In Heiman v. Workers’ Compensation Appeals Board, a California Court of Appeal the Workers’ Compensation Appeal Board’s ruling that an injured employee of an unlicensed and uninsured contractor was entitled to workers’ compensation benefits. This part of the decision is straightforward. The interesting twist applicable to common interest developments/homeowner associations is the characterization of the property management company and the association as “dual employers” for purposes of imposing workers’ compensation liability.

This case involved an unincorporated residential condominium association, Montana Villas Homeowners Association (“Association”). Its property manager, Pegasus Properties, owned by Robert Heiman (“Pegasus”), hired an unlicensed contractor, Rube’s Rain Gutter Service owned by Mark Hruby (“Hruby”), to install new rain gutters on the condominium building. Hruby did not have workers’ compensation insurance. Hruby then hired Freddy Aguilera (“Aguilera”) to perform some of the work at $65 per day. On the first day of the job, a rain gutter contacted a high-voltage electrical wire and Aguilera was severely shocked and fell, sustaining serious injuries. Aguilera filed for workers’ compensation naming Hruby as the employer. The Uninsured Employers Benefit Trust Fund, Pegasus, Association and the individual condominium owners were joined as defendants.

After making its way through various workers’ compensation administrative proceedings, the case was eventually brought before the Court of Appeal on review to determine which entities were considered an “employer” under the Labor Code for purposes of workers’ compensation liability.

When an unlicensed contractor or its employee is injured performing work, multiple employment relationships may arise resulting in multiple entities being jointly and severally liable for workers’ compensation as employers. Both an unlicensed contractor and the person/entity who hired the contractor could be considered “employers” responsible for workers’ compensation.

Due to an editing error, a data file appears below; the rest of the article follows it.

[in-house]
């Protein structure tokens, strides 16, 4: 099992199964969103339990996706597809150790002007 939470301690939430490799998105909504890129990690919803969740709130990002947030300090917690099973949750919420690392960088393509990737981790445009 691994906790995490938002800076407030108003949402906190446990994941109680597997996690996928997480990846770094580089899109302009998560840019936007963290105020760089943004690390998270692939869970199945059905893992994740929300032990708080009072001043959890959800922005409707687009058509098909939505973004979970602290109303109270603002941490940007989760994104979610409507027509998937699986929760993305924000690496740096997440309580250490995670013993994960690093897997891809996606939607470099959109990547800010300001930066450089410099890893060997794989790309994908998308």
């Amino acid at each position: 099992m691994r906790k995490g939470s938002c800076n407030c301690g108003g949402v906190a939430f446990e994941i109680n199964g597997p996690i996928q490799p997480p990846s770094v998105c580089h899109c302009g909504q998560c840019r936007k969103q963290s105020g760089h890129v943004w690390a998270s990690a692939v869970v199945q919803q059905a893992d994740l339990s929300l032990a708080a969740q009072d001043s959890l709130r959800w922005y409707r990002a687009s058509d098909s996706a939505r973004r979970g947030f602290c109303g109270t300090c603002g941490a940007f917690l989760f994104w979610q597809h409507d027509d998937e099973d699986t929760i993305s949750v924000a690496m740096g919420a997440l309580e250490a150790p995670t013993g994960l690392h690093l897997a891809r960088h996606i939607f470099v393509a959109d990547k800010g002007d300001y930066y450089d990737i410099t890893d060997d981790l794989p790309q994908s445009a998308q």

In this case, the Court of Appeal found both Hruby (the unlicensed contractor) and Pegasus (the contracting party/hirer) “employers” and subject to Aguilera’s workers’ compensation. Aguilera was presumed Hruby’s employee because Hruby was in the business of rain gutter installation, contracted with Pegasus to perform the work at the Association, paid wages to Aguilera and controlled Aguilera’s work and hours. Pegasus was also considered an employer because Pegasus, by virtue of its management agreement with the Association, was authorized to contract directly with vendors such as Hruby. Pegasus argued against this characterization; however, no evidence was presented that supported Pegasus’s contention that the Association had any direct involvement with hiring Hruby.

The Court of Appeal also held that Pegasus, as the Association’s agent, may still be liable for its own actions on behalf of the Association, whether or not the Association is liable. Applying these same agency principles to the Association, the Court found that the Association was also liable as an employer based on Pegasus’ authorized actions as an agent of the Association when Pegasus hired Hruby. Here, because the services provided by Hruby and Aguilera were not “personal” and were in the “trade” and “business” of the Association by virtue of the Association’s duty to provide maintenance and repairs to the condominium building, the Association was not an “owner” or “exempt employer” under the Labor Code. The Association was liable for worker’s compensation as the principal of Pegasus and Pegasus was not exempt because of its agency status with the Association.

Finally, the Court of Appeal found that the individual owners of the condominiums were not liable for Aguilera’s worker’s compensation as an “employer” because Aguilera did not work sufficient hours under the Labor Code. Thus, employer liability was not imputed to the individual owners.

The moral of this convoluted case is that both associations and property management companies may be deemed “employers” and subject to liability for workers’ compensation benefits where an employee of an unlicensed and uninsured contractor is hired to perform work at an association. Associations and property management companies should not hire unlicensed contractors. Moreover, contractors should be required to provide proof of license with the state contractor’s licensing board as well as proof of insurance prior to commencement of work.

If you have any questions about the applicability of this case to your association, please do not hesitate to contact our office.